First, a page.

The Muslim Brotherhood's 'intellectual godfather'
Is the jazz standard "Baby, It's Cold Outside" a heartwarming ode to winter romance or the worst example of American hedonism?
After hearing the song at a Colorado church dance in the 1940s, Egyptian exchange student Sayyid Qutb viewed the song as a moral indictment of the West - views that some say could now shape the future of Egypt.
After returning to Egypt, Qutb emerged as the intellectual godfather of Egypt's banned Muslim Brotherhood, a movement that now appears poised to assume a larger role in Egyptian society, possibly including whatever government takes root after the fall of President Hosni Mubarak.
The massive demonstrations across Egypt have revived interest - and debate - over Qutb's impact on the Brotherhood, and whether his anti-Western views that were shaped by his time in America will find renewed favor in a more democratic Egypt.
Qutb lived in the United States from 1948 to 1950, but even Qutb experts are divided on whether he was ultimately more disenchanted with the United States or with authoritarian Islamic governments that themselves didn't live up to Muslim ideals.
Born in 1906, Qutb received both a Western and Islamic education, and in the 1930s he became a civil servant in Egypt's education ministry. He made his name as a writer, specializing in social and religious issues.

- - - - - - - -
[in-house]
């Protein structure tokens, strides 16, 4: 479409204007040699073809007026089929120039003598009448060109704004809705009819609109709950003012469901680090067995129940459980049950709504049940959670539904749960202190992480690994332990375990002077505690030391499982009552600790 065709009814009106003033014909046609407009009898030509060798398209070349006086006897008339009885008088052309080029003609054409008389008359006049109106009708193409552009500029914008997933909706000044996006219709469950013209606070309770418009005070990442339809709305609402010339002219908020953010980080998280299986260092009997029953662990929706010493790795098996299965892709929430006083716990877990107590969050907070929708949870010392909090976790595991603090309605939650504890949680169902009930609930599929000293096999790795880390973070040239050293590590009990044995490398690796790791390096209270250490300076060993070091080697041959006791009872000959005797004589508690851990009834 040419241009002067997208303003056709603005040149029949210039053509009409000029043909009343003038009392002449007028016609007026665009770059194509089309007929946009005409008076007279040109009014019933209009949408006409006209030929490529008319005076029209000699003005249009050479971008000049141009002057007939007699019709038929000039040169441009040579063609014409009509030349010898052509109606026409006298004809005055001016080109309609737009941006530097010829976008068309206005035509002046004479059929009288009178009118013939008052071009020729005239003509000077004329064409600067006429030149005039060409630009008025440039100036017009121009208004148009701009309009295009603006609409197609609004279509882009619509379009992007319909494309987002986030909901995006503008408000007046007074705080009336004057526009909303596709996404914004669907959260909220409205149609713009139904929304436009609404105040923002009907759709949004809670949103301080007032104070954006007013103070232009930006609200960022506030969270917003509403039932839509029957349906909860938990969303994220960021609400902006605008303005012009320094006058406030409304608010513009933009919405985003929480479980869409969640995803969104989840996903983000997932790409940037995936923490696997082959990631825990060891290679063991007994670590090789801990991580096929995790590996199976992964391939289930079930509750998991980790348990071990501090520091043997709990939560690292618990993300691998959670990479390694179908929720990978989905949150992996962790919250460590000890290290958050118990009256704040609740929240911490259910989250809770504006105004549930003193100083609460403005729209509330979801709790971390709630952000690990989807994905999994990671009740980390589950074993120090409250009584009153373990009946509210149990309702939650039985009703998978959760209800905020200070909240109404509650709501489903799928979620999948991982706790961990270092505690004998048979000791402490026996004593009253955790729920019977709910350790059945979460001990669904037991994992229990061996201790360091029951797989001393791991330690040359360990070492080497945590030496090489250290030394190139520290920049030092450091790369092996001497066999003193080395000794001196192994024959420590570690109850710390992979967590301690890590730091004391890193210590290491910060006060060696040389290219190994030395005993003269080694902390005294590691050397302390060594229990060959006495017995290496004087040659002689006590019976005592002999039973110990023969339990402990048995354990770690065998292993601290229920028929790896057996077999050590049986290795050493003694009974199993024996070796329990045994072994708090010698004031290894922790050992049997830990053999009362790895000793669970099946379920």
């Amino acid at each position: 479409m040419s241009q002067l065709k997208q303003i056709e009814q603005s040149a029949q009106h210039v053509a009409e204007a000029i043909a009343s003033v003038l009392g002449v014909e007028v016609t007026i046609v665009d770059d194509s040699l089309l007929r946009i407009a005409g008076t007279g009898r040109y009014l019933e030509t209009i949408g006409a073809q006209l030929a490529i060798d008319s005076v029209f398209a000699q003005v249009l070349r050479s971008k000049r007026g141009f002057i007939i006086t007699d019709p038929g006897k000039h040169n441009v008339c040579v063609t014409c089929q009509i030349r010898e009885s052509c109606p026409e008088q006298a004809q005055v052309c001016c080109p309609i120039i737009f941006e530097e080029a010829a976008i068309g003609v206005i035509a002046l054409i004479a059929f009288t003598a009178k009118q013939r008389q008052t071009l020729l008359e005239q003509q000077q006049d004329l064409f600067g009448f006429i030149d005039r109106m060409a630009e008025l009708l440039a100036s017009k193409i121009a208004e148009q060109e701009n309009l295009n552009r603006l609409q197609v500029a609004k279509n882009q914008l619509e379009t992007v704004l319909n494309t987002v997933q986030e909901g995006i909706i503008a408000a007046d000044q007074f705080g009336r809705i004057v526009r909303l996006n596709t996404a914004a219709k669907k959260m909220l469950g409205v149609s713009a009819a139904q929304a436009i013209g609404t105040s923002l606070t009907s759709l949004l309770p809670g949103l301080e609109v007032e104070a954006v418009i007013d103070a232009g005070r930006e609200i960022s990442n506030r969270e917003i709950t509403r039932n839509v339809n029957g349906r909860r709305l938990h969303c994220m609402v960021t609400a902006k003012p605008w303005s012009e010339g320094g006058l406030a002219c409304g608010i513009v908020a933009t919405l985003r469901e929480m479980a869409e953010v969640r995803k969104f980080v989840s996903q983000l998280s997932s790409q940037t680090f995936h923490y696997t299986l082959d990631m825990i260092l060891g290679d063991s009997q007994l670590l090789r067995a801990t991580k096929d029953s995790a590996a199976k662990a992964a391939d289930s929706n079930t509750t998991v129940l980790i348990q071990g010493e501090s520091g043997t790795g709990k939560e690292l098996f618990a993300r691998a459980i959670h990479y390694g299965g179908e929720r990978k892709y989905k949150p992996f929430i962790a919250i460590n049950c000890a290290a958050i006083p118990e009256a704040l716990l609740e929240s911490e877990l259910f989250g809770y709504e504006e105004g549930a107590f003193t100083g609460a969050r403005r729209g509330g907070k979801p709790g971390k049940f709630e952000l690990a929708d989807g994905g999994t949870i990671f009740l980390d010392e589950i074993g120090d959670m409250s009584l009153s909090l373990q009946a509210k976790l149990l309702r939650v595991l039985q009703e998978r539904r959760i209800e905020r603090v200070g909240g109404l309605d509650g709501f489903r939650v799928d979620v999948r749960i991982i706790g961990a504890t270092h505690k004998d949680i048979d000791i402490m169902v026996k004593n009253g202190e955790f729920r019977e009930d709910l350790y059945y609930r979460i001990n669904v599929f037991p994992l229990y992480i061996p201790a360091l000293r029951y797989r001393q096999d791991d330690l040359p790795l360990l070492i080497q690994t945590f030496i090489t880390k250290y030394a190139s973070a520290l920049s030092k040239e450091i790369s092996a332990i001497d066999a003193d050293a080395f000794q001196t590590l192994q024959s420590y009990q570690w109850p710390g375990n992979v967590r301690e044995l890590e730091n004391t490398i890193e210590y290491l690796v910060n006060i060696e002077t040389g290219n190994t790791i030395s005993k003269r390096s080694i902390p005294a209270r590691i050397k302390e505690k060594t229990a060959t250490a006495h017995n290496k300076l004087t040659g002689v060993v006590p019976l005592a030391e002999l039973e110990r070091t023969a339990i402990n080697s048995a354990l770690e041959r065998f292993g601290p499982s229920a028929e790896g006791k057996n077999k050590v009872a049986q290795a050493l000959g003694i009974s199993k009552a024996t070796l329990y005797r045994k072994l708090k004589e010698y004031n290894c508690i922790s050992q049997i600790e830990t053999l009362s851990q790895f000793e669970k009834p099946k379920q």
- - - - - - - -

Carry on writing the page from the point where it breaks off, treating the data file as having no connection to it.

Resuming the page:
In 1948, Qutb was sent to study the American education system. Some scholars say Qutb already viewed America negatively because of its ties with Great Britain, Egypt's former colonial master, and later because of its support for Israel.
"There was a sort of Utopian quality to his vision. He thought that if society reached a certain level of education, then this ideal Islamic society will come into being," said Ellen Amster, an associate history professor at the University of Wisconsin at Milwaukee.
Qutb began in Washington at Wilson Teachers College and then moved to Greeley, Colo., home to Colorado State College of Education, where he spent the bulk of his time. It was a religiously conservative town; consistent with Muslim beliefs, alcohol was prohibited.
Still, Qutb disdained what he saw.
"Nobody goes to church as often as Americans do. . . . Yet no one is as distant as they are from the spiritual aspect of religion," he wrote in "The America I Have Seen," a 20-page tract he published in 1950.
Qutb was also critical of American sexual mores, arguing that objectifying females and promiscuity had led women away from the roles as mothers and resulted in the breakdown of the family.